Jen Allbritton:  my favourite is a one-skillet veggie egg scramble. Saute veggies (whatever is handy – something like a mix of onion, cabbage, carrots, zucchini, and peppers) in plenty of butter or coconut oil. Once the veggies are soft, drop in two eggs and mix in. Flip the mixture until the eggs are cooked through. Accompany with feta cheese, raw cherry tomatoes and a clump of raw sauerkraut.

I’ve been cooking these:

I posted these breakfast ideas on Twitter recently:

This one is pumpkin cooked off in coconut oil (when you sprinkle a little salt on pumpkin in the pan, it softens and cooks nice n fast), cinnamon, toasted pepitas (tossed in towards the end with the pumpkin), coconut (tossed in right at the end; it toasts super fast) and frozen peas (added in the bowl). I ate it with sheeps milk yoghurt.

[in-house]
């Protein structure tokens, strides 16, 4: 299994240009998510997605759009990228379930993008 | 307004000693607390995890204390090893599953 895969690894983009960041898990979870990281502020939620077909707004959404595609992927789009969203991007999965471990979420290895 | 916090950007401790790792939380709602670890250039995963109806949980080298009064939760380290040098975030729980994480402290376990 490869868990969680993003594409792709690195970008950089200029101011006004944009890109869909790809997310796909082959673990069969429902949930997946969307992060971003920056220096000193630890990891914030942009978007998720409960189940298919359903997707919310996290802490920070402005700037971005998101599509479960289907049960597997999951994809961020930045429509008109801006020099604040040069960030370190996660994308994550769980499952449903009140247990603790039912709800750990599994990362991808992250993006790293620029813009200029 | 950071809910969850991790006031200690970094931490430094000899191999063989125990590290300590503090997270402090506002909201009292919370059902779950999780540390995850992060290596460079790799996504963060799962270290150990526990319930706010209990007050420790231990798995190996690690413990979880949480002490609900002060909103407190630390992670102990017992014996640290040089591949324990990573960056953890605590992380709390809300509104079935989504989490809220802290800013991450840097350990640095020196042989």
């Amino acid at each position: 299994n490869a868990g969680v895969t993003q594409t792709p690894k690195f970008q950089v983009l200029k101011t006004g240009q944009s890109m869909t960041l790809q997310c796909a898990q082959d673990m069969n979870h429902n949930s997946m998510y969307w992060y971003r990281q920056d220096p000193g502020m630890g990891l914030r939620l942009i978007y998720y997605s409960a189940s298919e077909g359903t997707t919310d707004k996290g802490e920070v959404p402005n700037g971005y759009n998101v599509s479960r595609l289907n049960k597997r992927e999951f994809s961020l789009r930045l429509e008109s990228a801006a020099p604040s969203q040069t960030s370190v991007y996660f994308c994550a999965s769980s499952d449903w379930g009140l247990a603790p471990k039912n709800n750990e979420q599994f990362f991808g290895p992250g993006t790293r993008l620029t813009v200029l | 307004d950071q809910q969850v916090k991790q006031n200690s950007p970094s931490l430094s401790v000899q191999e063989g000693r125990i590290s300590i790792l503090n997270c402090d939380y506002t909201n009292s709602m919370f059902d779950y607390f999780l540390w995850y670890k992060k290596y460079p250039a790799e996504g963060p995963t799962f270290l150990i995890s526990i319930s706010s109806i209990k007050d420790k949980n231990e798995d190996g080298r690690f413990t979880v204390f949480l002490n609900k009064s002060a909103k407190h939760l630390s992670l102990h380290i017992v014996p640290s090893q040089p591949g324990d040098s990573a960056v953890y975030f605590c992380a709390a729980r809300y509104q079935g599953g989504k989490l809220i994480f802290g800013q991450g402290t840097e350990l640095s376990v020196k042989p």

And the one below is warm sprouted peas (I always cook them a little in a pan with some chicken stock that I keep in the freezer in the iceblock tray; click here for my directions for making sprouts), avocado, spinach, chia seeds, corn (left over, hanging in the fridge), anchovies and fetta!

Some recipes that you provided:

Pip: I make a breakfast ‘salsa’ which can really be made from anything on hand. I generally have boiled eggs in the fridge, so I start with one or two of those, and chop them up. Then I add chopped avocado, tomato, fresh parsley (or coriander), kale or baby spinach (wilted if I have time, fresh if I don’t), sometimes some meat (salmon, bacon or ham) and sometimes some lemon or lime juice. Just chop into chunks, toss and eat! Looks good, is light but filling and transports well to work too.

Mia: I love eggs with a dash of chilli powder (to wake you up!) with a side of avocado and tomato. Occasionally bacon also. Yuuuum.

Caitlin: Pear and Cinnamon compote with coconut cream: Peal, core and chop 3 pears. Toss in saucepan with chunk of organic butter, splash of cinnamon, handful of coconut flakes, goji berries and/or sultanas. Heat on low for around 10 mins depending how mushy you want your pears. Serve with dollop of coconut cream or yoghurt if desired! Warming and lovely for winter.